Dr. Patricia Lopez published a chapter in Latino Civil Rights in Education.
A Concise History of the National Latino/a Education Research and Policy Project: Origins, Identity, Accomplishments, and Initiatives
By Angela Valenzuela & Patricia Lopez
The Troublesome Legacy of Brown v. Board of Education
By Gerardo R. Lopez & Rebeca Burciaga
This article reflects on the 60th anniversary of the Brown v. Board of Education Supreme Court decision while discussing the significant lessons learned from this and subsequent court decisions. Argument: In this article, we posit that a fundamentally different conversation surrounding the legacy of Brown is needed if we are to critically understand the past, present, and future of race relations as a backdrop to issues of segregated schooling in this country. Implications: The troublesome legacy of Brown provides a unique opportunity to interrogate why we, as a country, continue to have faith in this particular court decision as a remedy for racial inequality. We invite readers to symbolically “let go” of Brown in order to imagine new possibilities for racial justice, educational opportunity, and social reform.
Changing the Pedagogical Culture of Schools with Latino English Learners: Re-culturing Instructional Leadership
By Noni Mendoza Reis & Barbara Flores
With the American dream progressively elusive for and exclusive of Latinos, there is an urgent need for empirically and conceptually based macro-level policy solutions for Latino education. Going beyond just exposing educational inequalities, this volume provides intelligent and pragmatic research-based policy directions and tools for change for U.S. Latino Education and other multicultural contexts.
U.S. Latinos and Education Policy is organized round three themes: education as both product and process of social and historical events and practices; the experiences of young immigrants in schools in both U.S. and international settings and policy approaches to address their needs; and situated perspectives on learning among immigrant students across school, home, and community.
With contributions from leading scholars, including Luis Moll, Eugene E. Garcia, Richard P. Durán, Sonia Nieto , Angela Valenzuela, Alejandro Portes and Barbara Flores, this volume enhances existing discussions by showcasing how researchers working both within and in collaboration with Latino communities have employed multiple analytic frameworks; illustrating how current scholarship and culturally oriented theory can serve equity-oriented practice; and, focusing attention on ethnicity in context and in relation to the interaction of developmental and cultural factors. The theoretical and methodological perspectives integrate praxis research from multiple disciplines and apply this research directly to policy.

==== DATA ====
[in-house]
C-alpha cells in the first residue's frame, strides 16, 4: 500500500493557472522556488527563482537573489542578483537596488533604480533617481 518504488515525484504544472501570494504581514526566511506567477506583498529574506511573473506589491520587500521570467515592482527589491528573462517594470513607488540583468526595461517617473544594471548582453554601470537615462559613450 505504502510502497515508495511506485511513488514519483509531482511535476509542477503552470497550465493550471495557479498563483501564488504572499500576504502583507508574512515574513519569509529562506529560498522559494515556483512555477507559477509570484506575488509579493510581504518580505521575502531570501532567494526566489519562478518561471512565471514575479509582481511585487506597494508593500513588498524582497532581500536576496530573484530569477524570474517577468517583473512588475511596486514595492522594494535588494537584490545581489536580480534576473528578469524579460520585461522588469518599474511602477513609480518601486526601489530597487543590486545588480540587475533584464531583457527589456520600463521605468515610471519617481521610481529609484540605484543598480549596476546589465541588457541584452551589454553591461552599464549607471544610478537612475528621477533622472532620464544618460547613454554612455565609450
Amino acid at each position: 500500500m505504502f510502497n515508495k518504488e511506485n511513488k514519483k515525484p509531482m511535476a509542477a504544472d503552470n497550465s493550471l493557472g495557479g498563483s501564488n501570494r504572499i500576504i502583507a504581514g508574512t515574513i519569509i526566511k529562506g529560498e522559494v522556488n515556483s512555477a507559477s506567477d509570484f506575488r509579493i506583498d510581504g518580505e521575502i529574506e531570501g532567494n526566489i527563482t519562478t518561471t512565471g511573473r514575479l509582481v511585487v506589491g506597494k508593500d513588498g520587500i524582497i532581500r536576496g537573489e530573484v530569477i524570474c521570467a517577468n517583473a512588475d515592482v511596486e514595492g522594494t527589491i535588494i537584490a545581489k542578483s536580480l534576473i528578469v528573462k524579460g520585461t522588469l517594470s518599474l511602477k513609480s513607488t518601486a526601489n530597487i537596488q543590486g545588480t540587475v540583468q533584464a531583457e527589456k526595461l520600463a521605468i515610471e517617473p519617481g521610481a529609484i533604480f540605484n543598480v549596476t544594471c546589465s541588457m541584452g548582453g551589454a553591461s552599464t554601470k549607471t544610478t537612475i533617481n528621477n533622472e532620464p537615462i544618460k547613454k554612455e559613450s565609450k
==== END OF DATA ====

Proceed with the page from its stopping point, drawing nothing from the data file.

Tools and techniques from the trailblazers in data-based education reform
Over a period of several years, Amanda Datnow and Vicki Park visited public schools with a reputation for being ahead of the pack in data-driven decision making. The results of this pioneering study reveal how education leaders can make data work for students and teachers, rather than against them.
This book is an essential guide to meeting the challenges of high-stakes accountability, building performance-based schools, and improving student outcomes. By following the advice in this book, you’ll be able to transform data overload into a data-positive school culture. You’ll learn the difference between “data-driven leadership” and “data-informed leadership,” and how to use distributed leadership to inspire collaboration and guided analysis.
Incorporating narrative reflections drawn from real educators and administrators, the authors refine their observations and interviews into practical conclusions that leaders can put to use immediately. This book empowers leaders to support inquiry, build trust in data-based initiatives, establish goals for evidence use, and provide educators with the skills they need to mobilize data for the good of all stakeholders.